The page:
BY July 13, 2017

Can being lost be productive? Our columnist on lingering in the mystery of our purpose — and surrendering to the paths that choose us.

Three women at a cafe in Le Marais.
BY July 12, 2017

We can communicate with almost anybody at any moment and all the time. But are we losing our capacity to be alone, and therefore our ability to think anew? Rediscovering this ability just may be pivotal to the health of democracy.

BY July 11, 2017

An antidote from Margaret Atwood for the hubris that leads us to claim ownership over the living lands that nourish us.

BY July 11, 2017

Our Letter from Loring Park opens our application process for the inaugural On Being Gathering. And, articles on the complexities of family and love, giving up on the myth of perfection, grappling with inherited prejudice and being recognized for who we are, and words from Dorothy Day on a revolution that starts within.

BY July 7, 2017

Rather than focusing on what’s beyond the limits of ordinary experience, we might be better served focusing on what’s within.

BY July 7, 2017

In a turning cultural tide, non-religious Millennials and the Christian church find themselves at odds. But do they have to be?

BY July 6, 2017

Shame and defensiveness about racism are not the path to change. Our columnist extends a challenge to white progressives, and to herself: to face the reality of deeply embedded racism directly, and to resolve to change the prejudices that remain.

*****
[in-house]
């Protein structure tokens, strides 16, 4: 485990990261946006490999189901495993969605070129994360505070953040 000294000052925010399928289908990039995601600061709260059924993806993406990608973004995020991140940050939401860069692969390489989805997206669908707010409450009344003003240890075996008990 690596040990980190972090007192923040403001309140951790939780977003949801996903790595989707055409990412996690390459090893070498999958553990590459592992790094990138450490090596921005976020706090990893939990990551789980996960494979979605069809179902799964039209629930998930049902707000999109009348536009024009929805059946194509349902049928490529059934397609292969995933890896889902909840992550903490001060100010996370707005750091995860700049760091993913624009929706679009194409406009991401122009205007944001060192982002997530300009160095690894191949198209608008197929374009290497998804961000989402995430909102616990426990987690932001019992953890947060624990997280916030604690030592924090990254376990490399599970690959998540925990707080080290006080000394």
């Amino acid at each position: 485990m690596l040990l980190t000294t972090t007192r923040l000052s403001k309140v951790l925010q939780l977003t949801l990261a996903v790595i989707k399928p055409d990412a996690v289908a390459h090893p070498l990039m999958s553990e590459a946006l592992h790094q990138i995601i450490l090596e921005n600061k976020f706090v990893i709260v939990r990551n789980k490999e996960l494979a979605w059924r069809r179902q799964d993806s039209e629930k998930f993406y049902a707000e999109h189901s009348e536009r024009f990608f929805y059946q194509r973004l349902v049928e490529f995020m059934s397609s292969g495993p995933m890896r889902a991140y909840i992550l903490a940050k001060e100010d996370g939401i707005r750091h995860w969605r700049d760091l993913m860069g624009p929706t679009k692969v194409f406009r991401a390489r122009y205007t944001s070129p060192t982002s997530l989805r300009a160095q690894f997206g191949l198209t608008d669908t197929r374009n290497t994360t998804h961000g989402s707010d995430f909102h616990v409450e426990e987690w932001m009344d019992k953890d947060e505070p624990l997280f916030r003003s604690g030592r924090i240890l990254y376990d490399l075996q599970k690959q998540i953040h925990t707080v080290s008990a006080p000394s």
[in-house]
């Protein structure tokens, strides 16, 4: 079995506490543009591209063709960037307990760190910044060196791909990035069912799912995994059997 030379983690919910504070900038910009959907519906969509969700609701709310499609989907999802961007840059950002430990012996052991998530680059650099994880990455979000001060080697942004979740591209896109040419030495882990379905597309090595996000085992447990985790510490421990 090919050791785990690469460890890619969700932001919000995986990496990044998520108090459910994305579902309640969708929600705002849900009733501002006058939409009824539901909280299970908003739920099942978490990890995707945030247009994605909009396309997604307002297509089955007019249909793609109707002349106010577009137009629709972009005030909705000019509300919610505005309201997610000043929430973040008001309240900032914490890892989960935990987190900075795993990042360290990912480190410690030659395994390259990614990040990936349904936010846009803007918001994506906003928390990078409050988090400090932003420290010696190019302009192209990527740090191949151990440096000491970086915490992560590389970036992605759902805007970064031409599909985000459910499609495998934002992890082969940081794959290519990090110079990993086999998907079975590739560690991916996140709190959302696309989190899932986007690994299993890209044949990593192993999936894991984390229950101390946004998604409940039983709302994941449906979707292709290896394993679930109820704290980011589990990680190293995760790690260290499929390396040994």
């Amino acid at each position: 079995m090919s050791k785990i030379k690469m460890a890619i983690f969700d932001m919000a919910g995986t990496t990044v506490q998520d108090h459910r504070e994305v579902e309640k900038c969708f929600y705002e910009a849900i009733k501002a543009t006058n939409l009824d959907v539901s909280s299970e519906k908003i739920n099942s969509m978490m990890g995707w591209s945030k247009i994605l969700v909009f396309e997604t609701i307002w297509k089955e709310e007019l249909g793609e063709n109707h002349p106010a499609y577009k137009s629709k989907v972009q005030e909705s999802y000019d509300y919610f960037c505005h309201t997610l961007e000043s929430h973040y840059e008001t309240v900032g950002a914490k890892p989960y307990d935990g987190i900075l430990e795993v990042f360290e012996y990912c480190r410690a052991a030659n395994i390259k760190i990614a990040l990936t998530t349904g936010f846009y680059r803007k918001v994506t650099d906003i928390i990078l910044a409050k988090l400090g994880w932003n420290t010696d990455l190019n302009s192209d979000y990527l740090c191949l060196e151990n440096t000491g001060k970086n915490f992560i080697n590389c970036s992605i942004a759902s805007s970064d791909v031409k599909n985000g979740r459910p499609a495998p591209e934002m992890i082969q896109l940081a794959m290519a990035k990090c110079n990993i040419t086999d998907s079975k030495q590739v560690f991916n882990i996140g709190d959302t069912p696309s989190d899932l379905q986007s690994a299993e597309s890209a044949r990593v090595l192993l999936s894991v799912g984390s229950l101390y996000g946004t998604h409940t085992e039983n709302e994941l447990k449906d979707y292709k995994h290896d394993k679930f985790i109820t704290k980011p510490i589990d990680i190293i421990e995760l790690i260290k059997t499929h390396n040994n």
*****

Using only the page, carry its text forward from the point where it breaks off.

BY July 5, 2017

How our tech is distorting our attention; wisely examining places where we might grow, rather than scrutinizing our strengths; acknowledging each other’s full identities structurally and spiritually; and revisiting the visionary work of theologian and sociologist Peter Berger.

BY July 5, 2017

How can we nurture our identity and faith if we don’t feel recognized for who we are? A reflection on yearning for a community that truly sees us.

BY July 5, 2017

A monk with a “wicked sense of humor” inspires our columnist to pack his bags when it comes to attaining perfection.

BY July 3, 2017

A woman’s evolving understanding of mortality, identity, and letting go — through a poem that has accompanied her through life and loss.

BY June 30, 2017

American politics is caught between two competing ideologies: Nietzsche’s doctrine of strength and power over weakness, and the Judeo-Christian ethics of humility and compassion for the weak. A young theologian seeks to understand American civil religion.

BY June 30, 2017

A woman’s story of her family — fractured and bruised but not without deep, complex love. A reflection on mental illness and divorce, the infinite shapes a home can take, and the courage to carve out space in a world built around conventions.

Intense rehearsals kept students focused while performing under the direction of Alonzo King LINES Ballet instructors.
BY June 28, 2017

Do we second-guess ourselves to the point of poisoning the trust in our own abilities?

BY June 28, 2017

Omid Safi on the experience of being institutionally invisible — and how our structures and spirits might change to acknowledge each other’s entire being.